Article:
January is officially over and the Shopping In My Closet Challenge has been 95% successful. On January 31st, I spent $20 on a couple of tops to replace the ones that I had to throw out because they were getting shabby.
Despite that trip, I feel completely renewed and I believe that my relationship with money has improved, but more importantly my relationship with myself has improved. I feel more confident, centered, and committed to even JUICIER living.
Here are my top five Oprah “Aahaa” Lessons
Aahaa Lesson #1: When you buy more clothes, you have more clothes to care for.
While I did not buy anything new, I dropped at least $90 this month to catch up on dry cleaning and clothing repairs so I can preserve the sexy of my favorite coats and spring dresses. So, I learned that just because I am not buying something new, I still have to spend on the clothes in my closet. I am looking into dry cleaning alternatives. Any suggestions?
Aahaa Lesson #2: Self-awareness takes the guesswork out of my spending habits.
There are certain times of the month where I just want more—more food, more affection, more of everything—you know. (I think I even cop more post-its and other random office supplies during this time of the month, too. J ) Basically, I want all of my senses engaged in a heightened way and since I know that about myself, I can talk myself through these crazy moments. Sometimes that means surrendering to the experience—meaning browsing but not buying. But if you KNOW that you can’t do that, finding other ways to engage like calling a girlfriend, doing a facial, or even taking a nap can keep your dollars in your wallet.
Aahaa Lesson #3: Groupons and Gift Cards Can be Money Savers (this is ONLY if you have them already)
We waste so much money on unused gift cards and expired Groupons and Living Social vouchers every year. On the months that you decide to do a financial cleanse, strategically schedule the use of your gift cards, Groupons, and Living Social deals if you need a consumption fix. Even if the Groupon, gift card, or Living Social deal have nothing to do with clothes, cashing them in during low-spending months will keep you from feeling deprived if this whole process is a challenge for you.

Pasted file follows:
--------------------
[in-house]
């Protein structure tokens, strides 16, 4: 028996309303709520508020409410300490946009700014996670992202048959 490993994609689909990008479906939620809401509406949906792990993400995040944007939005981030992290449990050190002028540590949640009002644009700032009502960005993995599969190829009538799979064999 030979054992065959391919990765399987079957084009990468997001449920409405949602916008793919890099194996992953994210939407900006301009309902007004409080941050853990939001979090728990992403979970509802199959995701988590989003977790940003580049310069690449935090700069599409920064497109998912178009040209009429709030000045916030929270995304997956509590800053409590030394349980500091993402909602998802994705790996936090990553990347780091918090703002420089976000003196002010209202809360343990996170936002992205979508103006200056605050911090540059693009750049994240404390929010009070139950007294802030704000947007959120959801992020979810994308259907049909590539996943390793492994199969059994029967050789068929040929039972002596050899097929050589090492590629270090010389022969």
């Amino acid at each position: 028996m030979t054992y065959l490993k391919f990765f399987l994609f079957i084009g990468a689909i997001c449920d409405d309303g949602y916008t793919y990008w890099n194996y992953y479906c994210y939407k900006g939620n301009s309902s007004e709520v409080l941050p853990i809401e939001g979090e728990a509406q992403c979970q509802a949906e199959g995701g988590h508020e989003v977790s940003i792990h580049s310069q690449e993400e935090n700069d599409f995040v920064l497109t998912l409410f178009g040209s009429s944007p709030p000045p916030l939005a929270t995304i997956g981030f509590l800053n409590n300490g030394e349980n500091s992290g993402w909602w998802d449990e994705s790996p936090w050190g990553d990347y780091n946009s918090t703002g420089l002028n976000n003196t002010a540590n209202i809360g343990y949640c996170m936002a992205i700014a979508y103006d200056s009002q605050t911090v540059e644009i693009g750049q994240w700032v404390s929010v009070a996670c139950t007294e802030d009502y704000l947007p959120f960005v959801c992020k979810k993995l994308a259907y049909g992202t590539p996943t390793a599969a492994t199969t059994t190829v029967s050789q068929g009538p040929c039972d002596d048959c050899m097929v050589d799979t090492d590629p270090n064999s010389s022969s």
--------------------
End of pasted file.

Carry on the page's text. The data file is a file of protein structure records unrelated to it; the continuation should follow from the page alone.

Aahaa Lesson #4: Broke People Sound The Same
Stepping out the of the spending whirlwind allowed me to be a detached observer of not only my own habits, but the habits of others. I received mixed responses to my closet challenge. What I found the most interesting were some of the responses from people that turned their noses down at me. What I noticed was that there is a common language for those that aren’t mindful of their spending. Do any of these sound familiar to you?:
Aahaa Lesson #5: Money is to be used for celebration and personal development
I spend a lot of time on this blog preaching about creating an emergency fund. But what I learned from this shopping fast is that I need an emergency delight fund—I need to consistently stash away some cash for a “sunny day.” For the money that I saved not shopping in my closet is going to fund a jaunt to DC to catch-up with some friends and relax over president weekend.
Frugalistas: please share your “aahaa” moments!
My aahaa moment was living overseas. Living out of my suitcase meant I had to downsize. And downsizing made me realize that half the stuff I had, I didn’t need or never wore. I was traveling with half the clothes in my closet and I was still only wearing a quarter of what I was lugging around- and I still looked good!!! (I’m a fashionista at heart!) Lesson: Save your money for the better things in life!
I completely agree, Nancy. I think a lot of us think that having fewer things somehow means that we sacrifice style, which is far from true. From what you are saying, which is way inspiring, is that a lot of our “stuff” weighs us down and keeps us from really enjoying our lives. Lesson well said.